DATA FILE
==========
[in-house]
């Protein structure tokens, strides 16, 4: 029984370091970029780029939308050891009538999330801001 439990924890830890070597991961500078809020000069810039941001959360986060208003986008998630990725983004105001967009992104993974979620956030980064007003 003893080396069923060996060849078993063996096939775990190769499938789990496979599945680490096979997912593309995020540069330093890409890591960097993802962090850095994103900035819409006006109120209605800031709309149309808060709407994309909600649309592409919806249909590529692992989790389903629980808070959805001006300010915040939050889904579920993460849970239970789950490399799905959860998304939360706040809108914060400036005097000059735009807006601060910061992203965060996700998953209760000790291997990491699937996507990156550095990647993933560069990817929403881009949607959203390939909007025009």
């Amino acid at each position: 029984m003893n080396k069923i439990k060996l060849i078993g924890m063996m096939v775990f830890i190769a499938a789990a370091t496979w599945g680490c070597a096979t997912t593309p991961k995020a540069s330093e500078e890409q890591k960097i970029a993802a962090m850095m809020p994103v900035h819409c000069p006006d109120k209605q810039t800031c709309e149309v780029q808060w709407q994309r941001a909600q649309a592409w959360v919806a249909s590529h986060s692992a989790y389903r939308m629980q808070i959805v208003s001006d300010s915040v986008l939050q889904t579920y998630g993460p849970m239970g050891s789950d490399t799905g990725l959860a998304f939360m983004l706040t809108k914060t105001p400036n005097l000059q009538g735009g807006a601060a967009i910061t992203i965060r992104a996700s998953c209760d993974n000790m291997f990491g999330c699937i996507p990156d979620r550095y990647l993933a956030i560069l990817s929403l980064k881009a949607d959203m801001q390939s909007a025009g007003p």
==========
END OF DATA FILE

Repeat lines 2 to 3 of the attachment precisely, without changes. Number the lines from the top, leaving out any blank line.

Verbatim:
């Protein structure tokens, strides 16, 4: 029984370091970029780029939308050891009538999330801001 439990924890830890070597991961500078809020000069810039941001959360986060208003986008998630990725983004105001967009992104993974979620956030980064007003 003893080396069923060996060849078993063996096939775990190769499938789990496979599945680490096979997912593309995020540069330093890409890591960097993802962090850095994103900035819409006006109120209605800031709309149309808060709407994309909600649309592409919806249909590529692992989790389903629980808070959805001006300010915040939050889904579920993460849970239970789950490399799905959860998304939360706040809108914060400036005097000059735009807006601060910061992203965060996700998953209760000790291997990491699937996507990156550095990647993933560069990817929403881009949607959203390939909007025009």
């Amino acid at each position: 029984m003893n080396k069923i439990k060996l060849i078993g924890m063996m096939v775990f830890i190769a499938a789990a370091t496979w599945g680490c070597a096979t997912t593309p991961k995020a540069s330093e500078e890409q890591k960097i970029a993802a962090m850095m809020p994103v900035h819409c000069p006006d109120k209605q810039t800031c709309e149309v780029q808060w709407q994309r941001a909600q649309a592409w959360v919806a249909s590529h986060s692992a989790y389903r939308m629980q808070i959805v208003s001006d300010s915040v986008l939050q889904t579920y998630g993460p849970m239970g050891s789950d490399t799905g990725l959860a998304f939360m983004l706040t809108k914060t105001p400036n005097l000059q009538g735009g807006a601060a967009i910061t992203i965060r992104a996700s998953c209760d993974n000790m291997f990491g999330c699937i996507p990156d979620r550095y990647l993933a956030i560069l990817s929403l980064k881009a949607d959203m801001q390939s909007a025009g007003p």